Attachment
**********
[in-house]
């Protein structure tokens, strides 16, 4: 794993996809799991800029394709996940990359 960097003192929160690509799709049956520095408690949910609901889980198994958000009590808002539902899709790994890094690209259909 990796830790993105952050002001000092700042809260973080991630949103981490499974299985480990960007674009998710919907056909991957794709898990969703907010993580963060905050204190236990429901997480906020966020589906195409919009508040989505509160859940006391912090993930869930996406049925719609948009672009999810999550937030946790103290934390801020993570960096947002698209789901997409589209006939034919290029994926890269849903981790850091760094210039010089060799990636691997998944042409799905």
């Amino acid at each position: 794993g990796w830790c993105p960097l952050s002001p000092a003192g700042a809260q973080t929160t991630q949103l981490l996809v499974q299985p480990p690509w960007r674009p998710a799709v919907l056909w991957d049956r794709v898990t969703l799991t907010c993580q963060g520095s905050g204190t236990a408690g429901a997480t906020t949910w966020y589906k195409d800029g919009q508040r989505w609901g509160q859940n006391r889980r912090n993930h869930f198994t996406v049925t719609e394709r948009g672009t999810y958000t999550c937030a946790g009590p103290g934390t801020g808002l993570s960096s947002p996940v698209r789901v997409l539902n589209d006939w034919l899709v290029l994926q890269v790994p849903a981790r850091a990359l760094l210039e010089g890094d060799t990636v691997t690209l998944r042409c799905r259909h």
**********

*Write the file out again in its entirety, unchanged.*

[in-house]
């Protein structure tokens, strides 16, 4: 794993996809799991800029394709996940990359 960097003192929160690509799709049956520095408690949910609901889980198994958000009590808002539902899709790994890094690209259909 990796830790993105952050002001000092700042809260973080991630949103981490499974299985480990960007674009998710919907056909991957794709898990969703907010993580963060905050204190236990429901997480906020966020589906195409919009508040989505509160859940006391912090993930869930996406049925719609948009672009999810999550937030946790103290934390801020993570960096947002698209789901997409589209006939034919290029994926890269849903981790850091760094210039010089060799990636691997998944042409799905």
């Amino acid at each position: 794993g990796w830790c993105p960097l952050s002001p000092a003192g700042a809260q973080t929160t991630q949103l981490l996809v499974q299985p480990p690509w960007r674009p998710a799709v919907l056909w991957d049956r794709v898990t969703l799991t907010c993580q963060g520095s905050g204190t236990a408690g429901a997480t906020t949910w966020y589906k195409d800029g919009q508040r989505w609901g509160q859940n006391r889980r912090n993930h869930f198994t996406v049925t719609e394709r948009g672009t999810y958000t999550c937030a946790g009590p103290g934390t801020g808002l993570s960096s947002p996940v698209r789901v997409l539902n589209d006939w034919l899709v290029l994926q890269v790994p849903a981790r850091a990359l760094l210039e010089g890094d060799t990636v691997t690209l998944r042409c799905r259909h």